I keep quoting the King James Bible these days, where Psalm 37 starts out: “Fret not thyself because of evildoers, neither be thou envious against the workers of iniquity.” That verse can be extended from its immediate outlook on the constant disparity between the rich and the poor, to give us some encouragement for facing other difficulties and injustices.

We can decide not to fret and keep risking because God is with us and the Lord will bring the world to right in the end and is already at work in us and others who follow Jesus.

  • Don’t fret when you confront the inevitable risk of following something larger than your own fret.
  • Don’t fret when you confront the inevitable temptation to follow what you are afraid of (actually trying to avoid it; but running away is still being led somewhere).
  • Fret = to heat or inflame oneself. Don’t get flooded with your fiery emotions. Or when you do get flooded (which you probably will, maybe before this day is over) , take some time to settle down before you do something unworthy of you.
  • Don’t let someone steal your joy. God is trustworthy and you are not in charge of the end of things.

Paralleled with “don’t inflame yourself” in this verse is “don’t burn with jealousy.” So this verse is all about getting burned. Someone or some situation is going to try to light a match to you, don’t let them. Douse it with that fountain of living water waiting for just the moment you need to use it, or jump into the sea of grace surrounding you! (Take that metaphor, Paul!)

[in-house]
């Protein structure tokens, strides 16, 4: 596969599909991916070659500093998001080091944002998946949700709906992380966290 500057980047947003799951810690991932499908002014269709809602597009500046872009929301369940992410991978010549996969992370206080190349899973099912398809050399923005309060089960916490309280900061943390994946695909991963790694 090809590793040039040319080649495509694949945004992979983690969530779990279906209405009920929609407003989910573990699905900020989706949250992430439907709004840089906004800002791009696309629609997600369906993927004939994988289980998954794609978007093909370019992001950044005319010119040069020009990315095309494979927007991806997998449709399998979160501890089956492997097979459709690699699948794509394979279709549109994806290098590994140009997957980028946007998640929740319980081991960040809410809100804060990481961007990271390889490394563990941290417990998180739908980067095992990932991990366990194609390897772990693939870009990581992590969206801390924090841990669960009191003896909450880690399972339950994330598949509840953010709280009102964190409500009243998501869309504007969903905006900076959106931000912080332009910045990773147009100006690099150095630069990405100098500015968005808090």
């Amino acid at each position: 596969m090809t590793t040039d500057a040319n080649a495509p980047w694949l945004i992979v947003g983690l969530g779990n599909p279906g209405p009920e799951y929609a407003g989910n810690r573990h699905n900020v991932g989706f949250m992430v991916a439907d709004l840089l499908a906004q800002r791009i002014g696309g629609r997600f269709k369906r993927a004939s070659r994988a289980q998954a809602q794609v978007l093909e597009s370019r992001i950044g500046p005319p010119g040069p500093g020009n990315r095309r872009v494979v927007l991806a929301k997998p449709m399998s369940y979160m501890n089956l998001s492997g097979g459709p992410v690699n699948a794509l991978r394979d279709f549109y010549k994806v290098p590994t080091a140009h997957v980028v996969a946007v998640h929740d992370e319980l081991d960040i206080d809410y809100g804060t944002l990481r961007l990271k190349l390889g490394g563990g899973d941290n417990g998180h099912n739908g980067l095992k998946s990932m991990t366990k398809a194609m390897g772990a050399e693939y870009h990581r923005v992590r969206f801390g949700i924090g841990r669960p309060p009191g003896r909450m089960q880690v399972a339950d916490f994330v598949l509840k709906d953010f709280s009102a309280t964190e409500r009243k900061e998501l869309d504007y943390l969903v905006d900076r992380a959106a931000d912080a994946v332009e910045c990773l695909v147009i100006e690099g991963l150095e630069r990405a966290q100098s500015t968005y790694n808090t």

I think we are going to worry because things are hard and the world is pretty dark, and inexplicable things do happen to nice people. I am worried about a number of things right now. I am not a stone, nor do I want to become one to get by. I want to worry and not sin. I equate the sin with the fretting, with the unchecked burning, with the faithless flaming.

So when troubles set us off, let’s step back and trust, not become paralyzed or over-activated by our worry and end up fretting or throttled up or down by injustice. We are following someone greater than us whose plans are larger than ours. And that’s not only OK, it is salvation.

Leave a Reply